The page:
Heritage Model Trains Article

Perfect HO Model Train Layouts


How good is your imagination? Better than most, deeper than mine, or truth be known, you are stuck and don’t know where to begin. Let’s work with an HO scale model train layout and use a relatively simple process by using the correct materials and techniques. Our family has completed two room-sized HO model train communities. Take it from me – you will improve on it every day. Best advice would be to have some photos handy.


We used Styrofoam sheets to cover our plywood base, and glued them into place; then covered this with plaster-cloth purchased in rolls -- similar to the kind doctor’s use on broken bones to set them. Just cut them into pieces easy to handle, dip in water and lay it on the Styrofoam. Hopefully you have built up some of these to look like hills, ditches or jagged rock formations. All can be covered with the plaster cloth.


Model Train Scenic Display


Once your plaster cloth is dry you can paint it rather roughly; don’t be fussy, with acrylic water color paints. This dries rather quickly, so you can make some thin Elmer’s glue and brush areas that will be grass or moss and lay some of those sheets in place. Grass does not have to be all one shade either, mix and match some of the selections you find in clear plastic packages at your hobby shop.


A wild-flower affect can be realistic by using some of the rust-color or gold as in goldenrod. Sprinkle these here and there in your grass – make it look like the weeds that grow in an empty lot; sort of random clumps.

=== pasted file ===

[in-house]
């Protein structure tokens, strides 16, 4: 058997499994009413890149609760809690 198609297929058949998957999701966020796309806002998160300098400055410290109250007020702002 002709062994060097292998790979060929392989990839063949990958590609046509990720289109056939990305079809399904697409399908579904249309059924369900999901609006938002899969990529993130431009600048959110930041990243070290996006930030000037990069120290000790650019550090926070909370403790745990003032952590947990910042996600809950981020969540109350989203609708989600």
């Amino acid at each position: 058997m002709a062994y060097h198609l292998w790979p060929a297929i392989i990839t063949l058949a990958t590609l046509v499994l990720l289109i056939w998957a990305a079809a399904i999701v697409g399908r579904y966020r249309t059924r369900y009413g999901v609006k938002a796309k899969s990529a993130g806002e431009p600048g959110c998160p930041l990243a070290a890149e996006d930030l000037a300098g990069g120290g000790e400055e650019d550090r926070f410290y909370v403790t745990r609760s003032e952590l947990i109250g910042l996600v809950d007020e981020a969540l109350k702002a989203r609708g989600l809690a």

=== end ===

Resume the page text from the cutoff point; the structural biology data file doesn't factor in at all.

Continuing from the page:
The mountains will be painted in shades of tan, brown, or grays. When it dries, dry brush some black in a narrow band horizontally across the rock to look like strata. Try not to be exact; we are not painting a stripe.


Planting buildings and houses would come next because they have to be glued into place, and roads must be designed –  with purchased roadbeds you want those also to be glued in place. Trees and shrubs will come next. With a hole-punch perforate the landscape and use a drop of Elmer’s in the hole, then plant the tree.


Forest deadfalls are always realistic, with broken limbs and these little sticks can be purchased but I gather them free from my back yard. I do plant some broken trees and glue twigs at the base to look like an old dead tree. Shrubs are always near trees, houses, or roadsides. They also grow in crevices of the rocky cliffs. So do be liberal with your shrub plantings.


Making your trains, buildings and bridges look less-than-shiny-new as part of the realism of your layout. Dry brush lightly some gray/brown paint on sides of buildings, train engines, tops of billboards and of course the bridge structures. Make them look like they have weathered many a storm, smog, or even graffiti.


Vehicles and people are last to put in place. As we did our layout, we completed a farm in one corner. Next we completed a park with café, a church, park benches and a bait-shop that led down to the water’s edge. You don’t have to wait to see a completed portion of your layout. After all, gratification pushes you onward.


All Aboard….



Esther Smith, author

Heritage Model Trains